It is not mandatory for businesses to hold public liability insurance; however, it may be worth considering if your business involves frequent interaction with the public, contractors or clients. This kind of cover will protect your business if someone makes a claim against you for bodily injury or damage to their property, either on your premises or as a result of your work.

While it’s likely that you are doing everything in your power to avoid accidents happening, sometimes these things can’t be avoided. A resulting court case or legal battle could be financially damaging for your business if you don’t have adequate commercial cover. Public liability insurance won’t protect you retrospectively, so to be covered from the start, it’s essential to have it in place before you begin interacting with members of the public or clients.

Unlike employers’ liability insurance, which is legally required if you employ one or more members of staff - it is not a legal requirement for businesses in the UK to hold public liability insurance. That said, some clients may ask for a minimum level of public liability cover as part of your contractual agreement. Some companies are also obliged to hold public liability insurance if they are part of a regulatory or membership body.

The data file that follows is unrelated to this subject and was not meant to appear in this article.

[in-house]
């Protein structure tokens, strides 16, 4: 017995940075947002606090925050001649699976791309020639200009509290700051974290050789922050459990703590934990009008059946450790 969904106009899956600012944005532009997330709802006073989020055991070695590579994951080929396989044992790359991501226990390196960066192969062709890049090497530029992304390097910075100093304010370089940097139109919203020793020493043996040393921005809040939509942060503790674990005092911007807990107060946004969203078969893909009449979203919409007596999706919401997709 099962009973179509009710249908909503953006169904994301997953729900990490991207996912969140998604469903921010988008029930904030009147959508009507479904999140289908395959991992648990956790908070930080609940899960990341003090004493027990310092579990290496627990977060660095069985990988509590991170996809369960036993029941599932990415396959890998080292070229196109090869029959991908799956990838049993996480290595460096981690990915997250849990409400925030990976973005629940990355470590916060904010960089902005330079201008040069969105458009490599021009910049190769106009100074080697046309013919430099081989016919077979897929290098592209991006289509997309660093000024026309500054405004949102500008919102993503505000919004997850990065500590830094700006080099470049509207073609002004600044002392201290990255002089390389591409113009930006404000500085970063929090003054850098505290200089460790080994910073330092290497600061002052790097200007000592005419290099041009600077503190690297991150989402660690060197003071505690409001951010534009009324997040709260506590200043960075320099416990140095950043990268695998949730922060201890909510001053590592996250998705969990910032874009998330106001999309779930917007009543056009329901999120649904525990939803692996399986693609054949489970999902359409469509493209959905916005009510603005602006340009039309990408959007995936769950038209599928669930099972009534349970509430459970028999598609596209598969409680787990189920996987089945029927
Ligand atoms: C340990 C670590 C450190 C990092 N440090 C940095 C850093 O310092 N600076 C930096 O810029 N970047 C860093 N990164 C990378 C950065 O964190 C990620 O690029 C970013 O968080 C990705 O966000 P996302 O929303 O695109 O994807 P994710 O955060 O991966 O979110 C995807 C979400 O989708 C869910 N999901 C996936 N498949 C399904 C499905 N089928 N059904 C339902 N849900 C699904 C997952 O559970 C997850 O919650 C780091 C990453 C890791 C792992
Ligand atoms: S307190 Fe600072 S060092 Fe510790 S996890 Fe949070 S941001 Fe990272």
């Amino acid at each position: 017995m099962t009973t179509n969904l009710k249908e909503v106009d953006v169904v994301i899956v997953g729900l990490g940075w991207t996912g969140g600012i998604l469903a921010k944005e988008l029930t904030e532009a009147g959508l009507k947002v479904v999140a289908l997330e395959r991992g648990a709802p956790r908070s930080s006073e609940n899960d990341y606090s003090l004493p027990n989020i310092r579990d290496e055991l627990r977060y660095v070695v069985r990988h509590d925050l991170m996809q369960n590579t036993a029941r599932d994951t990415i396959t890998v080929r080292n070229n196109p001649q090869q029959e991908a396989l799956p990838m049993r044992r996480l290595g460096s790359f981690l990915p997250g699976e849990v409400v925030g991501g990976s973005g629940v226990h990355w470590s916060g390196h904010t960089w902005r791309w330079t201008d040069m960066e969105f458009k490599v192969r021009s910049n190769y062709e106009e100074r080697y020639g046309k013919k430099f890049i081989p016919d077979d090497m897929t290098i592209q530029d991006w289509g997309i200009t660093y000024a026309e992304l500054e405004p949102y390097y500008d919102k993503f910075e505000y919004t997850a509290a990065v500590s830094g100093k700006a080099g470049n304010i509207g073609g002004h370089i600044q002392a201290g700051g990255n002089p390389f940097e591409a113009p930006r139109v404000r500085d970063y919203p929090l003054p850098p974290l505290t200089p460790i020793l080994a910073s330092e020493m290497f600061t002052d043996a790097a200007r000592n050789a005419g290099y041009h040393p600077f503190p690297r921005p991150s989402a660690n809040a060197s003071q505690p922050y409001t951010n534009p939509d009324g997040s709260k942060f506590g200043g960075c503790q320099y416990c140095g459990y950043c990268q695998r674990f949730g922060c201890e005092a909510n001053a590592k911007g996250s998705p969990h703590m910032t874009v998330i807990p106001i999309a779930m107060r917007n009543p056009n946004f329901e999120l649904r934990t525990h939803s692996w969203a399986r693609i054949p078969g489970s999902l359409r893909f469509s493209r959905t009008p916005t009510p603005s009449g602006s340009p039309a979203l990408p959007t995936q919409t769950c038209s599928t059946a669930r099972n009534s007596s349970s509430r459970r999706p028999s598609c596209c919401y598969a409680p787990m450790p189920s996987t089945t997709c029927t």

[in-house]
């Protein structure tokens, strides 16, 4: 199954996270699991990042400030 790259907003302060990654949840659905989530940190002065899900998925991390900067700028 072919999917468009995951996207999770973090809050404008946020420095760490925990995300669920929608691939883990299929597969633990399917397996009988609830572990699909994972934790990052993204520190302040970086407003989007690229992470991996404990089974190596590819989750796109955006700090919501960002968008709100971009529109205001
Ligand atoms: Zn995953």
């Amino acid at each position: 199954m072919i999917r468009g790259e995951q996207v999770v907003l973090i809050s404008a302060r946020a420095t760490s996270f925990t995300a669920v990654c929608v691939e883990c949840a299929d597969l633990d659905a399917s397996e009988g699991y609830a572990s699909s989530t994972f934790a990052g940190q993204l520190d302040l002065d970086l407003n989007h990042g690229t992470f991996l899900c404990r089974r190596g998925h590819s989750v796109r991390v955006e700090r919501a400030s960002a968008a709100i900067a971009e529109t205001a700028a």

Is it a legal requirement to display public liability insurance?

It is not required by law that you display your public liability insurance certificate, however, by doing so it can offer your clients or customers reassurance and gain their trust that you have the appropriate insurance.

A public liability certificate acts as proof that you hold the cover and indicates the limits and effective dates of your business’ policy.

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